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'Bath-Salts' Injection Leads to Flesh-Eating Disease
Patient underwent amputation, mastectomy, skin grafts after use at party
MONDAY, Jan. 16 (HealthDay News) -- The use of street drugs known as "bath salts" can lead to flesh-eating disease, a new study warns.
It describes the first known case of necrotizing fasciitis caused by an intramuscular injection of bath salts.
So-called bath salts are sold as synthetic powders that "often contain various amphetamine-like chemicals," according to the U.S. National Institute on Drug Abuse, which in February warned that injections might cause the ravaging skin condition.
Study authors Dr. Russell R. Russo, a third-year orthopedic surgery resident at the Louisiana State University Health Sciences Center New Orleans School of Medicine, and colleagues, saw the effects firsthand.
They treated a 34-year-old woman who developed forearm pain and redness after she attended a party. She didn't have any other symptoms but did have a small red puncture wound on her arm. The woman eventually admitted that she injected bath salts two days before her symptoms began.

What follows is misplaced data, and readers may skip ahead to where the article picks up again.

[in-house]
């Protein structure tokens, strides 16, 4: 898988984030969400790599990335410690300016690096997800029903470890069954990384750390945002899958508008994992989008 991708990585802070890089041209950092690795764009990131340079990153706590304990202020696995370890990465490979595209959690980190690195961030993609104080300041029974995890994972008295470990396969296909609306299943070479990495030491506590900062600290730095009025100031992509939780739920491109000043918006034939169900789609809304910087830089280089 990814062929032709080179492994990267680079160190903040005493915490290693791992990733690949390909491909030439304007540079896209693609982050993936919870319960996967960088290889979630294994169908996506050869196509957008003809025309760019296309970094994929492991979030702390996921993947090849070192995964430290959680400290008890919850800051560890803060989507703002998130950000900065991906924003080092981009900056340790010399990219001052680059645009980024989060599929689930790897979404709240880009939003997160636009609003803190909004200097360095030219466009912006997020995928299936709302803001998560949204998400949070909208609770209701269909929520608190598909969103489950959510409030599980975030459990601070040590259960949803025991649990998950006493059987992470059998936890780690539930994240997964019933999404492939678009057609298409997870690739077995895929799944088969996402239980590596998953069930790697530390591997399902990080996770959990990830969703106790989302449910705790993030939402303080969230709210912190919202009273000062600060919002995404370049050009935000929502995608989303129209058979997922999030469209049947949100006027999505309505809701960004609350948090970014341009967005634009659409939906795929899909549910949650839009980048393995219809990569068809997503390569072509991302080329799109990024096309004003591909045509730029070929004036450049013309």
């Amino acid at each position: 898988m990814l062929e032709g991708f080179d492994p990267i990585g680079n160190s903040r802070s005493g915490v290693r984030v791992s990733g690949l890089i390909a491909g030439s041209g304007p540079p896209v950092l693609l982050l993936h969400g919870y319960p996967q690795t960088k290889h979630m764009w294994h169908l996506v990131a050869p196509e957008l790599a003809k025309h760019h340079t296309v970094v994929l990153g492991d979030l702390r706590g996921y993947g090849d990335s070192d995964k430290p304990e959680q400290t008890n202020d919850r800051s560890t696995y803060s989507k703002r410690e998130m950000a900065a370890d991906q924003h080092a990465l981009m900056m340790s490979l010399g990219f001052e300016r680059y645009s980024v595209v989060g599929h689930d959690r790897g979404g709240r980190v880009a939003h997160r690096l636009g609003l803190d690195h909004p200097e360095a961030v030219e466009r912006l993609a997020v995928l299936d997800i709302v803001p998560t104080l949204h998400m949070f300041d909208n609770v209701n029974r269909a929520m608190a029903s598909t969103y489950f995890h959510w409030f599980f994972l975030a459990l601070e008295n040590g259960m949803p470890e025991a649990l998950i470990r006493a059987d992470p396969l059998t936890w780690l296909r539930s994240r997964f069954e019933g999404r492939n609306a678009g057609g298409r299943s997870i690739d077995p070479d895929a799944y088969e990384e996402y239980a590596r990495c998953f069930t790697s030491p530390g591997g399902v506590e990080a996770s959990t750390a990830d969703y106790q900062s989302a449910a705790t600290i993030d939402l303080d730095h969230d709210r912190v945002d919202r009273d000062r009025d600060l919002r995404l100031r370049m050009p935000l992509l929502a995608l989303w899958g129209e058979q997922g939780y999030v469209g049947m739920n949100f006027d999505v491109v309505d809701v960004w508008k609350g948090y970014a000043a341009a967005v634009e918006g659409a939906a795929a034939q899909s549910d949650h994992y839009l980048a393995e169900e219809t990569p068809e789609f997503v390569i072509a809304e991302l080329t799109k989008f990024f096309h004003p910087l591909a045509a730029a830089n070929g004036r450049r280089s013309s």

The doctors reexamined her and determined that she had necrotizing fasciitis. The disease progressed so rapidly that the doctors had to amputate the woman's arm, shoulder and collarbone and perform a radical mastectomy.
The woman later underwent skin grafting and rehabilitation.
The study was published in the January issue of the journal Orthopedics.
"Despite the drug's legal status, it must be treated as illicit, and one must be suspicious when examining a patient with this clinical history because the diagnosis of flesh-eating bacteria can masquerade as abscesses and cellulitis," the authors said in a journal news release.
The Public Health Agency of Canada has more about flesh-eating disease.
Source: SOURCE: Louisiana State University Health Sciences Center, news release, Jan. 12, 2012
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